The hypothesis I made then was that self serve option made customers spend more then they imagined they would. To be sure, it was based on a single visit to one frozen yogurt store.
Fortunately someone else collected data on the average customer spend in non-self-serve and self-serve frozen yogurt stores. Recently, the Small Business section of WSJ published data that is likely based on more than one visit,
With weight-based pricing, the average self-serve ticket is $6.32, compared with $5.61 at a traditional store, says a TCBY spokeswoman.
That is 71 cents more than traditional store. But questions remain,
First, is that increase all due to self-serve? The WSJ article calls it, “giving power to people”? Do we feel so empowered that we end up spending more? Is this because we feel less comfortable asking someone behind the counter for something we desire?
I can hear Customer service and “co-creation” evangelists jumping to big conclusion about the incremental profit from customer empowerment.
The answer is not straightforward. While the customer spend numbers may be based on TCBY observing years worth of data from its many stores, it is not correct to attribute causation to mere customer empowerment aspect. Data may fit one hypothesis but it can also fit any number of plausible hypotheses.
Another hypothesis is the one due to the shape of the container.
The containers used in all these self-restaurant have a common pattern. They are all much wider than the containers we see in traditional yogurt stores.
As the research by INSEAD and by Brian Wansink indicate, we lose our ability to judge volume with wider containers. In addition wider bottom nudges us to cover the entire bottom and then build on it. It surely would feel odd to have yogurt in just one small area of wider bottom.
In addition we also do not know how much we spent. It is not that we are adding one scoop at at a time. We do not know the concept of weight. So by the time we take the container to the counter to pay, we have no idea of the price we are going to pay unlike traditional places that list the price right upfront before we make the decision.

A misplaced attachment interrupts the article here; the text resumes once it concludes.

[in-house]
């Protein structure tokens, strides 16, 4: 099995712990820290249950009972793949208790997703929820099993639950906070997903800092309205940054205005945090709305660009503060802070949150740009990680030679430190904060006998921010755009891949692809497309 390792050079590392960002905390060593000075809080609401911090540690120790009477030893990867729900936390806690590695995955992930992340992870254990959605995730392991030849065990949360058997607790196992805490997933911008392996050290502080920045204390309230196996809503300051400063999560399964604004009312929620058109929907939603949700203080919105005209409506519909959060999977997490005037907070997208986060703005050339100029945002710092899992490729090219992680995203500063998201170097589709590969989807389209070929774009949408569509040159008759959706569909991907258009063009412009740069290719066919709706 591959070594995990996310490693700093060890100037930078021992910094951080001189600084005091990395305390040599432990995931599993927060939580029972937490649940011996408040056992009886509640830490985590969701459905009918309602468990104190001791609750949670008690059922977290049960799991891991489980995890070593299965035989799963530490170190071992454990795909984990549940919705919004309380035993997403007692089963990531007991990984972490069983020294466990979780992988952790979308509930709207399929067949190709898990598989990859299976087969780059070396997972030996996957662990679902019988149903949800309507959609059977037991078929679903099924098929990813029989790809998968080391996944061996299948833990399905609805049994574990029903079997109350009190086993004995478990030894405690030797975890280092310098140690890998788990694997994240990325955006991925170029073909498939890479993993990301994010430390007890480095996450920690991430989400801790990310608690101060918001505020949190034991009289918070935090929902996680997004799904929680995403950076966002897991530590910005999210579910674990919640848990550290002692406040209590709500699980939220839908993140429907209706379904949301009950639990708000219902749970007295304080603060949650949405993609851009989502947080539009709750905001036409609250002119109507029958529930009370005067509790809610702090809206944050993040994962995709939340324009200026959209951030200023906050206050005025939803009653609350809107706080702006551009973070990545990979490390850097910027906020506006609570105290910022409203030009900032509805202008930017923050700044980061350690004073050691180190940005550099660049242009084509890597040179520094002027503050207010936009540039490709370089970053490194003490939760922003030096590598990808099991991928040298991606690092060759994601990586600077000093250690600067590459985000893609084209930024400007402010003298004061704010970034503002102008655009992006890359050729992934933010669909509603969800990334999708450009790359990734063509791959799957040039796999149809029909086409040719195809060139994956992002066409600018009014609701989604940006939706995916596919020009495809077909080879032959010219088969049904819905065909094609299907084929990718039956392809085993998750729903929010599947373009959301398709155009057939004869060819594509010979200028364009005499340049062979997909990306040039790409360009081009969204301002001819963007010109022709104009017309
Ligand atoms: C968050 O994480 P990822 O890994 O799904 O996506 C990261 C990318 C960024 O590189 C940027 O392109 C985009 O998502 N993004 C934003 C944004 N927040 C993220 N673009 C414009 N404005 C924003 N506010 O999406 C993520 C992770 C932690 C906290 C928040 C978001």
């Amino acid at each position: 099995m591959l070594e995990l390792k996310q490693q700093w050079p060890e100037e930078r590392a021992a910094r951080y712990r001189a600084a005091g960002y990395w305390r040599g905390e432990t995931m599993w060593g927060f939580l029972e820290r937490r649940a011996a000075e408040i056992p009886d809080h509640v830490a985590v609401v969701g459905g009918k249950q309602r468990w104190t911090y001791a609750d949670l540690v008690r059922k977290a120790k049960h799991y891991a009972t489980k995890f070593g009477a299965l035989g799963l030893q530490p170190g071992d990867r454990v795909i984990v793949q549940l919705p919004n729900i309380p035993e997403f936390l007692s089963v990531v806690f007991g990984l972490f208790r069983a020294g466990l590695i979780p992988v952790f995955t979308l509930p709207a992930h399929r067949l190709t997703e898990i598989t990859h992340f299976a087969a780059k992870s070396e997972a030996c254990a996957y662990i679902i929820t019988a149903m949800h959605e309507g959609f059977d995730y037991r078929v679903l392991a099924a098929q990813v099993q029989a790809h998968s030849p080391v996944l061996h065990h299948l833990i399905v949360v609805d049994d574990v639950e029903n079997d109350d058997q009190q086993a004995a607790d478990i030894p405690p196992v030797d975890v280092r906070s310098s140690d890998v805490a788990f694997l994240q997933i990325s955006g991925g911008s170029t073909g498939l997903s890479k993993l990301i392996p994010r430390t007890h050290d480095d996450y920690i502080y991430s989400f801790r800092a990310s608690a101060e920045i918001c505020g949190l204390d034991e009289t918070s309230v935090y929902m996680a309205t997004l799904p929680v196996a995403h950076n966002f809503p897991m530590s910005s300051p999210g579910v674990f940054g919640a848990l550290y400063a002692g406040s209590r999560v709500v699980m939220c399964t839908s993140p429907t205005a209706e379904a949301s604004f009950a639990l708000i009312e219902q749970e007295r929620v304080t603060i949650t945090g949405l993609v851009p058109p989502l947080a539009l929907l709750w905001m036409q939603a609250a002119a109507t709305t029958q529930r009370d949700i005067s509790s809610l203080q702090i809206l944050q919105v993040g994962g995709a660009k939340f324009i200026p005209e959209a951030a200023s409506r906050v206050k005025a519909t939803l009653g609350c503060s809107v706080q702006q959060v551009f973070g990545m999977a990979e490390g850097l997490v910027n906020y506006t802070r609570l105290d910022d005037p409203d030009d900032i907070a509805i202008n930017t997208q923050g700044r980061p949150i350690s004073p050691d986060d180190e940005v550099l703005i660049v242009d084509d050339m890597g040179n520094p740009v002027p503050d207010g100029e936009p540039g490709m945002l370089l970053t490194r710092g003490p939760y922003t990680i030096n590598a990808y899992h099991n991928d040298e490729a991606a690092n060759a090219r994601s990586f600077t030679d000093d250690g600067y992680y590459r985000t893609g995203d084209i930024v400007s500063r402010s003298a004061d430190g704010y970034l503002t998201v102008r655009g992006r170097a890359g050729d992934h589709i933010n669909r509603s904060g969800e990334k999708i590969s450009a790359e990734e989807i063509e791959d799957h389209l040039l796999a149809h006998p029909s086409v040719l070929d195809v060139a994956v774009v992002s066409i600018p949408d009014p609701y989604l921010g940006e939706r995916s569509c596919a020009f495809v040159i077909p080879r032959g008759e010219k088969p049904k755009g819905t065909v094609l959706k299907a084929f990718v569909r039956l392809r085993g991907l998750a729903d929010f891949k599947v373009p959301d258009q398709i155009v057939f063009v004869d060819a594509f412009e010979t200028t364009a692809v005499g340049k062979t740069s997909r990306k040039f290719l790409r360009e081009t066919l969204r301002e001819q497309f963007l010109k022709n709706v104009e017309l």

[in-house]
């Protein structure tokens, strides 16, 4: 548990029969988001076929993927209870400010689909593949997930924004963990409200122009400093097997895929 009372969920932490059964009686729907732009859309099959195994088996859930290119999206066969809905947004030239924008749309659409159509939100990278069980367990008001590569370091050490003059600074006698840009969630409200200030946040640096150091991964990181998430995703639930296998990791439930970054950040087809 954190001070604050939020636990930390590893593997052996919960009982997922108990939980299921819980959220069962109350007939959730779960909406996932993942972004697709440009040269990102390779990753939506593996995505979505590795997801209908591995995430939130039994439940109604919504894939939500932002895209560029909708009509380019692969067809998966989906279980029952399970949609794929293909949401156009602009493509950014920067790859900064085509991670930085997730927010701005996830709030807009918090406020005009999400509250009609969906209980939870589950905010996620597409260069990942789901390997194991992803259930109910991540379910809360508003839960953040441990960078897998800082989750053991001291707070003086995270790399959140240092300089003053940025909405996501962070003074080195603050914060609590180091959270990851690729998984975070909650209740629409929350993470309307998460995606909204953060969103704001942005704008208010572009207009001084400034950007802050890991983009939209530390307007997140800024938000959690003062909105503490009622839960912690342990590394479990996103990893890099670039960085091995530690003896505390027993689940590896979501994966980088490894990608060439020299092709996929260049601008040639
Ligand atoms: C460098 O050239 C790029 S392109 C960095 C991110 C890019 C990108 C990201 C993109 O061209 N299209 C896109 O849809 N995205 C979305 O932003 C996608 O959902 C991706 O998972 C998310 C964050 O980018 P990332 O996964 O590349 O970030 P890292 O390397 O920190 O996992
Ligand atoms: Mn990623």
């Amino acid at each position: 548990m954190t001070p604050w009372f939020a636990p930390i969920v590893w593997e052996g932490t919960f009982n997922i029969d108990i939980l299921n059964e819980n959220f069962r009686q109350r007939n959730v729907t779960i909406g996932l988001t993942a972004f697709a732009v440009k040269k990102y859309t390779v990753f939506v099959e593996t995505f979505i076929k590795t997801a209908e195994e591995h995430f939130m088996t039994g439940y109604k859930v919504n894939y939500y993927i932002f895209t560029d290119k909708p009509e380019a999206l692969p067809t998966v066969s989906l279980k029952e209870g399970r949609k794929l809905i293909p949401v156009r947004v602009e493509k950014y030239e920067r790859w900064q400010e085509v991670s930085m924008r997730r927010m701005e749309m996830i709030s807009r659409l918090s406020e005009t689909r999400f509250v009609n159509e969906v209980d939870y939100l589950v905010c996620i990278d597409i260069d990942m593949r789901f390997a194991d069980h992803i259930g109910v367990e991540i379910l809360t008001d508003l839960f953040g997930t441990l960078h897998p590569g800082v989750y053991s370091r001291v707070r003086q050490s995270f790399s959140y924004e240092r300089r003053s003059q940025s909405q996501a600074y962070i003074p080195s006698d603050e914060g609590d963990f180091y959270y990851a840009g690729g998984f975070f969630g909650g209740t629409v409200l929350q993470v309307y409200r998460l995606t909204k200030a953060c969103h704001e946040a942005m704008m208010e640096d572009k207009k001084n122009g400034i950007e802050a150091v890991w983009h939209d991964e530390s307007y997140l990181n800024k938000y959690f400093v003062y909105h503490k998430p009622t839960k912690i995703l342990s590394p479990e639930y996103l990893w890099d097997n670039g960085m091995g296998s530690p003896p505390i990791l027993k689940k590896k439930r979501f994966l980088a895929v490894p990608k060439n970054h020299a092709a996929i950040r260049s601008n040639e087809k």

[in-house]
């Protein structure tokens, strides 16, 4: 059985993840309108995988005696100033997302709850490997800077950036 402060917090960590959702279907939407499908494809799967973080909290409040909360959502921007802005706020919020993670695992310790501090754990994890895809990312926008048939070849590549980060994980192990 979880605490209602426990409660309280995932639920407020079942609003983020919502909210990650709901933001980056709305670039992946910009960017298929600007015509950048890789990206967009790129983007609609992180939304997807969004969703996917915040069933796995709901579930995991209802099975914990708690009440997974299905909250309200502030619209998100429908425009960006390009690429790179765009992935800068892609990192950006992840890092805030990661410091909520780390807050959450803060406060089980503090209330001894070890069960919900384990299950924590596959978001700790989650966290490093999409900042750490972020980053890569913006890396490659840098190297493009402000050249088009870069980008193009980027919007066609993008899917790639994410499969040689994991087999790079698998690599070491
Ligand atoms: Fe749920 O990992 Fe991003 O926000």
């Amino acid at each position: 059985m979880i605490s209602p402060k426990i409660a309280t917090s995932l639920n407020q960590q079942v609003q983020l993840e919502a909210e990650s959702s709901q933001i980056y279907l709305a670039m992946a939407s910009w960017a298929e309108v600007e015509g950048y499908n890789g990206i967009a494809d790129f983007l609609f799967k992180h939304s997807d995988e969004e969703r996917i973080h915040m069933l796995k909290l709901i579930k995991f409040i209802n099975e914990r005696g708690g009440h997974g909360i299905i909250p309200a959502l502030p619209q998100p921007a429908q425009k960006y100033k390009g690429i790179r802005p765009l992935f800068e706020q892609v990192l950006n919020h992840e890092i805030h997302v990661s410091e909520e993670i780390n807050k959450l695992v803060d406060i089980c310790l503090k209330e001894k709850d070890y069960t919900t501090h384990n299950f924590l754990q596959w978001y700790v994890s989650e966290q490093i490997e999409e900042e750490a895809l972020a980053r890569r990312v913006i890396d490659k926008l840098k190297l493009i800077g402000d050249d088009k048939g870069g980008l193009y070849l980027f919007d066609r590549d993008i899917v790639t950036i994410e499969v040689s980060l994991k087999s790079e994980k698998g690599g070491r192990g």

The net result is we end up filling up lot more than what we likely want to eat and spend lot more than we normally would do at traditional yogurt places.
To say, “power to the people” (or “co-creation”) is the reason for higher spend is not correct unless someone can do multiple different experiments and run step-wise regression to find out what percentage of changes in average spend can be attributed to “the feeling of empowerment from self-serve”.
Second, should you as a small business considering yogurt store opt for self-serve model over traditional store? Talk to me, I can help you run a model to see if that is the case.
Update on 9/13/2012: While this article is dated, look at this in the context of 5th generation iPad Touch pricing. Apple kept their 4th gen iPad touch, the 16GB and 32GB versions and only introduced 32GB and 64GB versions for 5th gen. As you read this article you will follow their likely reasoning.
I do not know more about iPad2 or its release date than what is already known through news media. However, I am here to make predictions about how iPad2 will be priced.
Given than even iPod Touch has retina display and front/back cameras for Facetime, it is a safe bet that iPad2 will have these features as well. Traditionally, when Apple introduced nextgen of any of their product they added lot more features but kept the price the same.